I had my first Indycar race this week, and it was certainly a memorable experience. The car is fantastic to drive and a lot of fun to explore the limits of, and this week I spent quite a long time just learning how to set up the car. By the time I was ready for a race I still felt I could have doubled my setup time and still have doubts.
I joined a race after scoring a reasonable qualifying time, and started the race 7th of 18 drivers. The novelty of doing a full pace lap in a road racing series was pretty cool, but I completely stuffed up the starting procedure as I was completely taken by surprise by how quickly the leaders started to accelerate (basically as soon as the pace car moved to the pit lane, and way before the green flag). I was prepared for a typical oval rolling start, where the entire field maintains pacing speed until the green flag is waved. I should have expected the faster start to be honest, given the way IRL races are started in real life.
I dropped from 7th to 10th based on that poor start.
The race itself was a mixture of good and bad. Had some awesome fights in the early laps, including going side by side in a few corners that you’d never really want to try! It proved to be fairly difficult to pass in these cars at Barber too, as you never really get the benefit of a long straight, and most of the corners feature a single racing line only. A lot of drivers made mistakes and I slowly picked up positions.
It was cool to see that setups play a pretty big part (like I experienced in my first race with the Star Mazda at Sebring) in that lap after lap I’d be hugely faster than someone in the first part of the circuit, and they’d pull a gap in the second. Lap after lap. I was really looking forward to the pit stops coming into play, as it would be a real chance to replicate a typical F1 style pass and pull out some fast laps during the pit overlap to get ahead of a rival.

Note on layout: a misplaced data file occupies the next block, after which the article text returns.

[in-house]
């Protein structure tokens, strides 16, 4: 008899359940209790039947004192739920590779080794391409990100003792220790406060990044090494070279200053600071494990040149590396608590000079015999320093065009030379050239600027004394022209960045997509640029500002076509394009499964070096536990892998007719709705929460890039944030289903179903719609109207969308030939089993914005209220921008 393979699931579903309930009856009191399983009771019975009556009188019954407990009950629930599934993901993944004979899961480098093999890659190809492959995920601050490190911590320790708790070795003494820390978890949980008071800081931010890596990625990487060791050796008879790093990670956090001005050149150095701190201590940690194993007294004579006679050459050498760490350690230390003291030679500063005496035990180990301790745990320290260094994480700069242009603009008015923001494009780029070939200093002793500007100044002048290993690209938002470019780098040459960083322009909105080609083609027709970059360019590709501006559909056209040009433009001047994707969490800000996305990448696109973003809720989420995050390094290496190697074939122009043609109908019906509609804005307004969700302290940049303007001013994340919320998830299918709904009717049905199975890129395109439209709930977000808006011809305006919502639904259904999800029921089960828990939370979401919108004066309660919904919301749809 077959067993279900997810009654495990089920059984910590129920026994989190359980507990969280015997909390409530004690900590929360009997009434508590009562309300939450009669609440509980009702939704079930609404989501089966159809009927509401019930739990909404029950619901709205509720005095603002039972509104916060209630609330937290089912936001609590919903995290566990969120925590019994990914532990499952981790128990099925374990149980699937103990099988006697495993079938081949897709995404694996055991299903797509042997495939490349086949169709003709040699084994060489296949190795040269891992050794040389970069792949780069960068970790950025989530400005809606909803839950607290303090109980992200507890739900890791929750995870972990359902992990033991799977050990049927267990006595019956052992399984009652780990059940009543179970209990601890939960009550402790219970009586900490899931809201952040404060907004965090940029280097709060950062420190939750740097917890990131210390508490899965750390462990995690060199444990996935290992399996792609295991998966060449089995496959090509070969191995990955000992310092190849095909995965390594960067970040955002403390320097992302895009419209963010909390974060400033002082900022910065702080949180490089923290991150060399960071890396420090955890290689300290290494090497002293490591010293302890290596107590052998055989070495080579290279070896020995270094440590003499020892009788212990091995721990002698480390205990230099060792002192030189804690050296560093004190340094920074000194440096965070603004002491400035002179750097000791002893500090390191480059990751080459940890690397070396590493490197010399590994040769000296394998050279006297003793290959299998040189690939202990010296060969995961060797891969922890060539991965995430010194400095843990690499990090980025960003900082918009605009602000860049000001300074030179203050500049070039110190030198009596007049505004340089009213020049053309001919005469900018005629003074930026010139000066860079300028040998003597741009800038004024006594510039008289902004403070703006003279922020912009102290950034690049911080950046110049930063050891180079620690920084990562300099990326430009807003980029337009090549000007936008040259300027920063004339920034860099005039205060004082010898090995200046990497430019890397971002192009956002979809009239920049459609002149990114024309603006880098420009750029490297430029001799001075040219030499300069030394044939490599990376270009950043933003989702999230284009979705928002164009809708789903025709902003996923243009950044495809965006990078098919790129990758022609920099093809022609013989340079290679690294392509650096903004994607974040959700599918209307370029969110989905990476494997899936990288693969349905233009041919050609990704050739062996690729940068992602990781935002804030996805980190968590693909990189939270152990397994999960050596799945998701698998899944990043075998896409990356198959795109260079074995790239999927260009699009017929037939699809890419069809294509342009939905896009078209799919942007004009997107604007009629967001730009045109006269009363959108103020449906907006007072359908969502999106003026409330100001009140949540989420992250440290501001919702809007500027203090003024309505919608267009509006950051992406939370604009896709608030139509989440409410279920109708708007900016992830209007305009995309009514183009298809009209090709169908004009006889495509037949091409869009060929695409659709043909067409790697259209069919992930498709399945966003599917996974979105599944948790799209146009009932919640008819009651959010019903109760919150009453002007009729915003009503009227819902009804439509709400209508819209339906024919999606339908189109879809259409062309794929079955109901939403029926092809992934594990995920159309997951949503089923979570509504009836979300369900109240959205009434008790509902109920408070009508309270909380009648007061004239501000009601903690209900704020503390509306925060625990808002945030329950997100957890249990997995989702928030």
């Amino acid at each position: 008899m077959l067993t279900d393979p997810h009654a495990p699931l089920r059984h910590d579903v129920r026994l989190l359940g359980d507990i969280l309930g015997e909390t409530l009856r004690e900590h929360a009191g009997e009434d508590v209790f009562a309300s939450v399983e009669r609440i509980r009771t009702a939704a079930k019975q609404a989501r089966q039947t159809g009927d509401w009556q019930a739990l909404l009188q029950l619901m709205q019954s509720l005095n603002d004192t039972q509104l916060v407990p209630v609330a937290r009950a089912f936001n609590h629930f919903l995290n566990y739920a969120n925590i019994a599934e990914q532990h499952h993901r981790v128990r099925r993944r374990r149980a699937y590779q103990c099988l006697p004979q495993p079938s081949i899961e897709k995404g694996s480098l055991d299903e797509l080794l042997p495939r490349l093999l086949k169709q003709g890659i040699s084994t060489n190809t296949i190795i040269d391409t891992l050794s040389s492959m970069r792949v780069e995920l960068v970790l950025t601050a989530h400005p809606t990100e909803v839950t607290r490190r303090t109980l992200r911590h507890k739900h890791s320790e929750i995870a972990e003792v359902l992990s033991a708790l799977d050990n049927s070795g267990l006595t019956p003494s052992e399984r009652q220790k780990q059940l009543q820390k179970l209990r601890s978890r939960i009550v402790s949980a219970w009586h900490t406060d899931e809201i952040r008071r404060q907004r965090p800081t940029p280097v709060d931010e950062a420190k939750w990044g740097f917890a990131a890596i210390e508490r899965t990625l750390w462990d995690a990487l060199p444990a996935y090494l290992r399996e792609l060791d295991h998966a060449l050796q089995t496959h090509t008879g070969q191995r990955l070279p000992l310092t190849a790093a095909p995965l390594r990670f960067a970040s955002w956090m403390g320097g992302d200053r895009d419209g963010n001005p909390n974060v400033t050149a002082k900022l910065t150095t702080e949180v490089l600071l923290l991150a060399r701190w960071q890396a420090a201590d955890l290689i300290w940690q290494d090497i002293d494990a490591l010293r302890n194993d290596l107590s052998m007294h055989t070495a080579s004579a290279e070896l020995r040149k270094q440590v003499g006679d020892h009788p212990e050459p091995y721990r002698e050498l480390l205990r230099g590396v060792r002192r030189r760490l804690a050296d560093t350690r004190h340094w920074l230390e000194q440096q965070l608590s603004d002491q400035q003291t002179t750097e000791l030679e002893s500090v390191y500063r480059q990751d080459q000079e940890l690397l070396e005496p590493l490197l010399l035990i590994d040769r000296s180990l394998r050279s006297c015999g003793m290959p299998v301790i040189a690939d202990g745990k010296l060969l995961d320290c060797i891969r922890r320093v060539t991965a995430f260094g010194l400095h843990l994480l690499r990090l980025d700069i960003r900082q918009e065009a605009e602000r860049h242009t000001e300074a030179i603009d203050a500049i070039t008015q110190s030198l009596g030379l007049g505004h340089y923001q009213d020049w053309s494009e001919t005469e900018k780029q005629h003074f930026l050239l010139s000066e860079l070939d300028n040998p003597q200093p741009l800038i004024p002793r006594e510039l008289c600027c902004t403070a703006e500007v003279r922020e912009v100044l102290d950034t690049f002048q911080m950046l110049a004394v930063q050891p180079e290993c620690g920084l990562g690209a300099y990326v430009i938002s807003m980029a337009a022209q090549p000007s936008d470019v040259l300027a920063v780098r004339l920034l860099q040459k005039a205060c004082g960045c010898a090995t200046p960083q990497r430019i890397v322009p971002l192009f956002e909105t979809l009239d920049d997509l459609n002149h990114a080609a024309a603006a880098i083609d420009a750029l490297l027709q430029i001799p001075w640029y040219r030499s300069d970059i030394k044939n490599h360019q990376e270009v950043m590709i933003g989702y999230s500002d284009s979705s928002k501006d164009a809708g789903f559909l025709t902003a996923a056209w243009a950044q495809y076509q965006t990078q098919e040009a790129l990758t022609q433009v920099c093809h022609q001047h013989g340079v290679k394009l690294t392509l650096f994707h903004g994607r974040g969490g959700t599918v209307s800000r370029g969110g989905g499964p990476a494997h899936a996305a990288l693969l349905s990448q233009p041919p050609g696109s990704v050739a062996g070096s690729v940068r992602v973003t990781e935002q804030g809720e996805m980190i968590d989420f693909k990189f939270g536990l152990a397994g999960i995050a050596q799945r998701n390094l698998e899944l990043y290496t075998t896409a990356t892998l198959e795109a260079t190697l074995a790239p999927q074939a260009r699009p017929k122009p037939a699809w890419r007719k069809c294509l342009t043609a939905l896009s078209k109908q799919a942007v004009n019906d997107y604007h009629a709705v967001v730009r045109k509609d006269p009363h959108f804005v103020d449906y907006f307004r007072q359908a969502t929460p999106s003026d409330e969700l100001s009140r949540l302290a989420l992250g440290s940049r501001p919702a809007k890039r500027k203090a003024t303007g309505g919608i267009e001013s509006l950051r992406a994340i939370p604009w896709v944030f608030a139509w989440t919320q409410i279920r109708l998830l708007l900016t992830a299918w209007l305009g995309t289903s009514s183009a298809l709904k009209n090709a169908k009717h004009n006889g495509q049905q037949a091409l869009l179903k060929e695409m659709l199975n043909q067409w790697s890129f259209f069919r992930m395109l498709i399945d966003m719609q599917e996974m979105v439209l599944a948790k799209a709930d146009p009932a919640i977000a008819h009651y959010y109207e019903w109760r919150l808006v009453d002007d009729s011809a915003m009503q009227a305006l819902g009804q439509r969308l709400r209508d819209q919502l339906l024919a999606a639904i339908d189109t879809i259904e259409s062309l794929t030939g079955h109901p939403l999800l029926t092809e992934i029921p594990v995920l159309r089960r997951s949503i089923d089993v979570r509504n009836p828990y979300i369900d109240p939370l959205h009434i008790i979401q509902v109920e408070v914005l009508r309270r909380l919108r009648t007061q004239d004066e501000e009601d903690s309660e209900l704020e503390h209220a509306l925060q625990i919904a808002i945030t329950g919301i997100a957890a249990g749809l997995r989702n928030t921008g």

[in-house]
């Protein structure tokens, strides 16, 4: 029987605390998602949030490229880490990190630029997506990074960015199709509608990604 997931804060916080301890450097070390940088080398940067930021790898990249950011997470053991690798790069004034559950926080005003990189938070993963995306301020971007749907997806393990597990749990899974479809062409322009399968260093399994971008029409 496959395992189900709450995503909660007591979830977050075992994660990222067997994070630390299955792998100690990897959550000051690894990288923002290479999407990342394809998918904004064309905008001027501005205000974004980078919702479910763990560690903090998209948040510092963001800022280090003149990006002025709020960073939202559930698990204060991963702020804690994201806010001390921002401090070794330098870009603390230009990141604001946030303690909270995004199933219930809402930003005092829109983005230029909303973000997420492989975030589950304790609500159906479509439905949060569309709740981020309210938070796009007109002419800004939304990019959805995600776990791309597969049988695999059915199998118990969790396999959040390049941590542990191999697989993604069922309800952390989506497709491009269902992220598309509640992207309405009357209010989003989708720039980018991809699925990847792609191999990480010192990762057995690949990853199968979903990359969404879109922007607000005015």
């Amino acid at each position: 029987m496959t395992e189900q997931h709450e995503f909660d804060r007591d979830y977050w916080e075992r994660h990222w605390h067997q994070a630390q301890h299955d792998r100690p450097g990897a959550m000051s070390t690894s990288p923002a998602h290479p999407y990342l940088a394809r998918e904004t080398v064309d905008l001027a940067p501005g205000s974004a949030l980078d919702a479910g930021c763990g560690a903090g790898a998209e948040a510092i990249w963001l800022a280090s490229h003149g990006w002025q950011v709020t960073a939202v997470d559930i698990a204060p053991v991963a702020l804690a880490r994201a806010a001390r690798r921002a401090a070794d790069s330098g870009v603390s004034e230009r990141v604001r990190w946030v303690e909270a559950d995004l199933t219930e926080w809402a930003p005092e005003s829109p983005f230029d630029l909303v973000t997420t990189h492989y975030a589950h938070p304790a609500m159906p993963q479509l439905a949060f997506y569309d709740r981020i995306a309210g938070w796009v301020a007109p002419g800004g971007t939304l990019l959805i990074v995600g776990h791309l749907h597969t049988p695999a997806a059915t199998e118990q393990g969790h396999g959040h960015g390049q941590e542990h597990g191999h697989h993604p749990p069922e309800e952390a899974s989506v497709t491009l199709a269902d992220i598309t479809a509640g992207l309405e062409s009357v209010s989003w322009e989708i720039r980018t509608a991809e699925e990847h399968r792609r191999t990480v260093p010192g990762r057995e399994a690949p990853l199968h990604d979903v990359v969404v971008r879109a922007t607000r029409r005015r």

I was stuck behind the 5th place car for the entire first half of the race, feeling I was marginally faster (1-2 tenths at most) but never really being able to get past. On lap 20 (of 40) 5th place headed for the pits and I was really looking forward to putting in 3 or 4 faster laps until my pit stop. Unfortunately it wasn’t to be, as one lap later I got taken out in a heavy braking zone by a following car who misjudged my braking point.
That contact spun me out but my car felt fine and so I continued to salvage something of my race. It turns out many people were making mistakes and spinning out, so I was able to get back to 7th but towards the end of the race another hit from a following driver again spun out (the driver seemed to try a pass but later told me it was a braking mistake and not a passing move).
I limped the car home for 11th. I was pretty happy to finish the race, and I also felt that I hadn’t made any major mistakes of my own doing, so it wasn’t too bad. The incident(s) and safety rating hit was a bit painful (as I’m really trying to finish 2009 cleaner than 2008) but better to be caught up in another drivers mistake than to be the driver making the mistake in the first place.
My feeling is that drivers will take time to get comfortable with the car – too many drivers were pushing too hard (perhaps driving it as hard as they would drive the previous cars in iRacing), but this car is very tricky to drive at 100% for an entire race. Hard driving in close proximity to other cars is very difficult as the braking zones are so short and the speed differentials so huge that it only takes a slight miscalculation to end up in a very messy wreck. I do have hope that as time goes on the races will become a little cleaner and less mistakes made all around. It seems to be the same situation with the VW Jetta last season, when it was the new car. Huge numbers of drivers flocked to it and my early races in that series were riddled with incidents and safety rating hits.